Van Morrison has Become Fat Elvis
Latest Record Project: Volume 1 — by Van Morrison (Release date 7 May 2021)
Sir Van Morrison‘s once Gloria-ous career is whirling down the sieve of a half-clogged drain.
His latest album release, a hastily-titled and stupendously cantankerous 28-song dumpster dive, Latest Record Project: Volume 1, is a painstaking endurance test of patience to absorb and a pitiful dissolution from the pinnacles of musical idolatry to witness.
It’s bloody awful.
Hearing Morrison’s latest bombast, we’re rubbernecking a car crash. We’re cringing at the final rants of Howard Beale scarily leering into the camera. We’re sighing at the sad spectacle of Willie Mays dropping fly balls in the outfield. We’re snickering at Marlon Brando struggling to mount an exhausted horse in The Missouri Breaks. Van has devolved into Fat Elvis. Correction: Make that a furious Fat Elvis consumed by paranoia and obsessed with conspiracies.
Van is now a self-parody.
Perhaps the downfall was to be expected. Even inevitable. All the arrows pointed in this direction. Van is, after all, the most prolific clot-clump of bitterness in the history of the music industry. That’s old news. Why else would a man who’s sold 50 million albums not have a major recording contract?
What makes this latest sad and sorry chapter of a checkerboard career most noteworthy — and now tabloidish — is that he’s still relevant at all at the ripe old age of 75. Bless Van Morrison for that. Bless his still-beating heart and bellowing saxophone. He’s even managed unwittingly to become a lightning rod in the divisive political debate of COVID and lockdowns. That’s really something of an accidental accomplishment given Morison’s tedious self-absorption and notorious hostility to publicity, the press, and disdain especially the music press. Unintentionally perhaps, he’s even become a champion of the “resistance-to-lockdown” movement. But Poetic Champions Compose, this album is most certainly not.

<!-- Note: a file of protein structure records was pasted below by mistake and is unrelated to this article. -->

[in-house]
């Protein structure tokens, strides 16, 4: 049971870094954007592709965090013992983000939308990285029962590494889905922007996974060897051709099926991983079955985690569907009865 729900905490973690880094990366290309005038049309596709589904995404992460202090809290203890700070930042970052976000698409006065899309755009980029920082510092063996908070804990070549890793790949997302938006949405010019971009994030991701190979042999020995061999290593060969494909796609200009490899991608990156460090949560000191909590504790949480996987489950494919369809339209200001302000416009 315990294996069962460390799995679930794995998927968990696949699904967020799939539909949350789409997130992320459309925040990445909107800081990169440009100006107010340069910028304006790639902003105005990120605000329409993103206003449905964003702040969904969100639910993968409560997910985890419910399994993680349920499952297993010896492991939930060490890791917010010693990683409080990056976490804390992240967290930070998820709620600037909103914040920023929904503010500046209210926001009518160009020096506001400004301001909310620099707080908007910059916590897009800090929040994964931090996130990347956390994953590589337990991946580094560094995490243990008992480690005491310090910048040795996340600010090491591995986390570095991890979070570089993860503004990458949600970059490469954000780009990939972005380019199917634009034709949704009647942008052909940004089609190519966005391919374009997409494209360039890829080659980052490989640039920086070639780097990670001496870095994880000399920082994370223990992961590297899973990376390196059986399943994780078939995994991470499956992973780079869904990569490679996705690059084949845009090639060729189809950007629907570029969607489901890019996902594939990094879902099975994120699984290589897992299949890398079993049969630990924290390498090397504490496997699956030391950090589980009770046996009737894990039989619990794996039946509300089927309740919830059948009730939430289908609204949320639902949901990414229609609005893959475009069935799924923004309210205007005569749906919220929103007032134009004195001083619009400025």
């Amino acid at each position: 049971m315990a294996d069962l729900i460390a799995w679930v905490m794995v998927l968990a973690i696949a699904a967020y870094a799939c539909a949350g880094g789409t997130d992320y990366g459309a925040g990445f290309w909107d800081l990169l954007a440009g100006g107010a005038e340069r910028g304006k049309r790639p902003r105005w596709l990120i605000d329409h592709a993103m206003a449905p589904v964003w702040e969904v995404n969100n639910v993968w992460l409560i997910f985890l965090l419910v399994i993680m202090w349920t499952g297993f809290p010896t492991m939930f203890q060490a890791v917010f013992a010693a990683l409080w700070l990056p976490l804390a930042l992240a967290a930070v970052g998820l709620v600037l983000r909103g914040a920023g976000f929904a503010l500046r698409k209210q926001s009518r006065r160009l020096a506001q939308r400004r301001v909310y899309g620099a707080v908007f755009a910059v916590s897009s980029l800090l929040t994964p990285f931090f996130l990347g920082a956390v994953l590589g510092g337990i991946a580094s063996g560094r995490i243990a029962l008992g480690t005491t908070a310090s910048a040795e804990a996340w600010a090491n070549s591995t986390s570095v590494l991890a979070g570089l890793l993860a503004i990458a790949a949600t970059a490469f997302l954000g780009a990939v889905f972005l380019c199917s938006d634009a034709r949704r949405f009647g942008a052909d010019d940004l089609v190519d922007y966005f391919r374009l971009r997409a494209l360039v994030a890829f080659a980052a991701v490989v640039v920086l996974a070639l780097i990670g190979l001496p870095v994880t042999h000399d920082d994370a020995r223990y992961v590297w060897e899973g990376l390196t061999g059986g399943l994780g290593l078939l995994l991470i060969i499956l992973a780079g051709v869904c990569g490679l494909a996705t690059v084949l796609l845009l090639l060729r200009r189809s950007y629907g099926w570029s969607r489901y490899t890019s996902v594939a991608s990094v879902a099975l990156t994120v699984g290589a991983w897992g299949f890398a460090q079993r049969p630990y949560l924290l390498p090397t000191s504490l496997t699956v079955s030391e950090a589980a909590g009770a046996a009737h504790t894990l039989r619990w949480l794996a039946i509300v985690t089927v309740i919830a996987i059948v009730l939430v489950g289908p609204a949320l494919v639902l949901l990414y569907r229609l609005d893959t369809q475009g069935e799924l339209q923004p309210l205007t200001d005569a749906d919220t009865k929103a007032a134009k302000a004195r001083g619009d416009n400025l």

Latest Record Project: Volume 1, which is his 43rd solo album, comes across as dreadfully selfish and dangerously naive. Morrison, known for being incredulously dismissive of his own lyrics (“it’s just a song,” Morrison has often snapped during interviews prodding to know the inspiration for a ballad) dived head-first into a mosh pit of madness. Now, he’s carrying the torch. Prior to this album, he even released three singles, one with guitar legend Eric Clapton, a fellow passenger on the crazy conspiracy train.
Indeed, whatever one’s opinion of the pandemic and protocols, it does seem stunningly egomaniacal that the same singer-songwriter who so proudly hails from Belfast, Northern Ireland who never once penned a single lyric nor wrote any songs nor ever made any public pronouncement whatsoever about The Troubles — a 30-year hellish era of terror when Catholics and Protestants in his own backyard were blowing each other to smithereens — choose this moment finally to get political. Woah, folks…Morrison’s finally had enough! Poor Van. It wasn’t terrorism, nor the Irish civil war, nor global warming, nor economic inequity, nor any other political issue that triggered his angst. It was the outrage of having to mask up and being forbidden from going on tour. Oh, the horror.
Morrison’s public statements in recent months repeated in the album’s insidious song titles and clumsy lyrics aren’t just dumb. They’re insulting. They’re especially insulting to the millions who have died around the world from this terrible plague, undoubtedly made much, much worse by mass ignorance and resistance to authorities in science and the public sector. Gee, thanks, Van.
Of course, Morrison’s unfiltered cynicism and willingness to use his music as a personal complaint box have endeared him to millions, creating a cult following of “Vanatics.” Until now, count me among the group. 81 articles on Van Morrison written in the last year alone gives me some license here for outrage.
That he never caved in to commercial expectations and even loathed the fame that naturally comes with the territory of being a celebrity was, apart from his brilliance as a songwriter, his most redeeming trait. We admired the anti-social curmudgeon who somehow wrote an astonishing catalog of songs and recorded at least a dozen breathtaking albums while never considering himself too important. We overlooked his blistering contempt for it all, his own dismissive mumblings as to the meanings of his songs, and even his intentional insults whimsically hurled at his own fans because all he was on such a higher creative plateau.